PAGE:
Forgiving Debt and Residential Care Subsidy Entitlements

Abolition of Gift Duty

Gift Duty was abolished on 1 October 2011. 

This presents an opportunity for Settlors of trusts to forgive debts owing to them by the trust without incurring duty, an action that has some considerable attraction (if only because it will avoid the annual gifting programme undertaken up to now).  However, all is not so simple, especially where those Settlors might wish to be eligible for residential care subsidies at some time in the future.

Purpose of Trusts

There are a number of reasons why family trusts have been created in the past, including:

  •        creditor protection

  •        eligibility for residential care subsidies at some time in the future

  •        as a tool for controlling family wealth transfer to avoid the implication of the likes of relationship property divisions. 

Up to now, when a trust was set up, the assets transferred to the trust were sold to it with a debt back to the settlor (normally interest free and repayable on demand), a debt which has then been reduced in each year by a debt forgiveness programme of $27,000 per annum per settlor (and one that did not have taxation implications given that the forgiveness of the debt was out of what is described as “natural love and affection” for the trust and its beneficiaries).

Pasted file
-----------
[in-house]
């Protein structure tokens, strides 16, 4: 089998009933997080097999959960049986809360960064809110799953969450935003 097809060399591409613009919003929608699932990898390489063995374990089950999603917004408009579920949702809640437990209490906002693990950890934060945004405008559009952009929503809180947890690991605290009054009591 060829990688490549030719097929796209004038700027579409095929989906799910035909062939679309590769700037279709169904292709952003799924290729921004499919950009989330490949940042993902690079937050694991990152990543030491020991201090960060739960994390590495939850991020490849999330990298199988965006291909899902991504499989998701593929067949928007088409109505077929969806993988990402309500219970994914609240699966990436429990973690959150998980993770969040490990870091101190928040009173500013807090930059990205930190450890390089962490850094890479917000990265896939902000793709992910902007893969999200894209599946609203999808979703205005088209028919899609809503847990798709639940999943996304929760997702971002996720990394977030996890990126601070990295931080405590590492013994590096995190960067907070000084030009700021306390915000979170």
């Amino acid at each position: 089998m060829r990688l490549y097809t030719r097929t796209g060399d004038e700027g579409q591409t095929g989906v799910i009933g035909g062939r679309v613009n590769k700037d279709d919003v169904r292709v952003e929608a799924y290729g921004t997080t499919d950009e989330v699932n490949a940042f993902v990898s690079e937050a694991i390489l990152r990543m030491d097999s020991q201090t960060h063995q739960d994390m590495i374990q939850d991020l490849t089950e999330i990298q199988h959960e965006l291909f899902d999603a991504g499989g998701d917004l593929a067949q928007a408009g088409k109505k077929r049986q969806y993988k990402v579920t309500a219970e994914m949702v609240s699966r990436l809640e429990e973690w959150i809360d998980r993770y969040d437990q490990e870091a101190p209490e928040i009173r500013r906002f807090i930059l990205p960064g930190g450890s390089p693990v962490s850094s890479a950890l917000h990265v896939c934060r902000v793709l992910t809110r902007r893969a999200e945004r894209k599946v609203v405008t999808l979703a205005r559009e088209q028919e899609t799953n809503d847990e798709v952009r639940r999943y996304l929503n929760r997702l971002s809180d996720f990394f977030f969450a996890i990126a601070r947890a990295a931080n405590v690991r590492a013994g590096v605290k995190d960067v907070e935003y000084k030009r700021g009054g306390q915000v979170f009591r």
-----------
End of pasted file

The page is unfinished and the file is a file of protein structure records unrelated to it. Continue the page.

Until such time as the debt is fully forgiven, the debt itself remains an asset of the settlor and the remaining debt balance is taken into account when determining eligibility for a residential care subsidy.  However, it is also possible for some of the debt that has been forgiven in the past to be clawed back as an asset of settlor when considering eligibility for a residential care subsidy.

Asset Limits for Residential Care Subsidies

The amount of the assets threshold for eligibility changes each year, but from 1 July 2014, the limits are:

  • Where the applicant has a spouse/partner, and only one requires care, the combined asset threshold is a choice (to be made by the applicant) of $218,423 (including the value of their residence and car) or $119,614 (excluding the value of their house and car).

  • Where the applicant does not have a spouse/partner, or where both spouse/partners are in care, the asset threshold is $218,423 (including the value of the residence and car)